We know that Māori do much better when education reflects and values their identity, language and culture ...” (MOE, 2013,p.6).

This vision in Ka Hikitia identifies five principles of a Māori approach to learning: the significance of the Treaty of Waitangi, incorporation of identity, language and culture, ako, a two way teaching and learning process, and productive partnerships acknowledging the connection of students to whanau. This week I am going to look back on this document. This seems to speak clearly to our emphasis on collaborative practices in schools.

This clip also got me thinking.

http://www.edtalks.org/#/video/cultural-identity-and-community-in-whitestream-schools

 

Strategic Thoughts

6 Feb

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As our new strategic plan and annual goals for the year kick in I have been thinking about some key values surrounding them. I see myself as connected and innovative educator. At any school, being connected requires the learner to develop a secure sense of their own identity to think and work towards where their potential might lie.

I have been thining about ako, whanaungatanga, manaakitanga, kaitiakitanga.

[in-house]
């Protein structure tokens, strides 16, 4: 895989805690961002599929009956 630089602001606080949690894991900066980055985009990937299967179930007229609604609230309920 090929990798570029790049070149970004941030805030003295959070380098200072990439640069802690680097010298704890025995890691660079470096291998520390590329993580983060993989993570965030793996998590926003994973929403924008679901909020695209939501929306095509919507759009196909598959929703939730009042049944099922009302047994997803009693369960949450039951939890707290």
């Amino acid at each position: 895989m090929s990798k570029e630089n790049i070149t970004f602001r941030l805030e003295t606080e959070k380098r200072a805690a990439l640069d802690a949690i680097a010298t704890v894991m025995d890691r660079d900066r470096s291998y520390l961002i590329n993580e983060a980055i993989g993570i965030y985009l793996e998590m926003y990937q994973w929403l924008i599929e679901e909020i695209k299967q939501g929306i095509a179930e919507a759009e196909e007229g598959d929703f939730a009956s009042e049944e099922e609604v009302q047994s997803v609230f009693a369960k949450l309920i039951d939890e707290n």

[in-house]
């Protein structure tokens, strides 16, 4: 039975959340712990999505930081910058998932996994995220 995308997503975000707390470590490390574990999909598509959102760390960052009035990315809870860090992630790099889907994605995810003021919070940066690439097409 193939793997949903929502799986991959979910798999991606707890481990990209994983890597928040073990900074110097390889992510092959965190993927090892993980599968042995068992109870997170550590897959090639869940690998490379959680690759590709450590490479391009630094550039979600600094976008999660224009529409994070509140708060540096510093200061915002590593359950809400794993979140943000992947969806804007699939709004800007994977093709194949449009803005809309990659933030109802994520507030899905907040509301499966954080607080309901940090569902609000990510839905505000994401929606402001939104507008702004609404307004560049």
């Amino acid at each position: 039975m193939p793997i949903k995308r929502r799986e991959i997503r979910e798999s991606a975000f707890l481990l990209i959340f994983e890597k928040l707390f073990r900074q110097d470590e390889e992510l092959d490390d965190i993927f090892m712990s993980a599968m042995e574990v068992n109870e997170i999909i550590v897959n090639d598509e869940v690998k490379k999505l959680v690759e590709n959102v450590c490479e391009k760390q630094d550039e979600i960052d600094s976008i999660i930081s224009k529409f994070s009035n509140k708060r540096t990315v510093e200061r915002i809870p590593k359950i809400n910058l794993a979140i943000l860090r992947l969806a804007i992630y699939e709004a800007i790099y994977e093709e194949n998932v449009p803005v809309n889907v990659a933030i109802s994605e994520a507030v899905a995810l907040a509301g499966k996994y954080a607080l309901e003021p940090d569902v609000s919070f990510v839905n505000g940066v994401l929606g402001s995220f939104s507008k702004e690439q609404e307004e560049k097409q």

I will use these concepts and their definitions to frame my current thinking for the year.

Ako is being a learner. A life long learner. Being willing to fail.

Whanaungatanga focuses on building relationships with each other, the community and our children. The relationship that develops as a result of manakitanga – the strength of the group – see people as people not just their role, working collaboratively and collectively. Therefore a teacher knows how to use managed online learning tools to find people and knows how to connect with them. A teacher should have a robust PLN. They think carefully about the dynamics of interactions. They use social media  to make connections and to build their own personal learning community.

Manaakitanga is about developing the ability to walk in others’ shoes which includes seeing issues from others’ perspectives and thinking carefully about the dynamics of interactions. It is about cultural awareness. Teaching is about being innovative and collaborative. A teacher knows how to use and take the tools from their kete to move their practice forward. This again complements the gospel values of the Catholic school.

Kaitiakitanga is the notion of stewardship by ensuring sensitivity and thoughtfulness of actions. I believe teaching is about leaving legacy with students, teachers and community alike.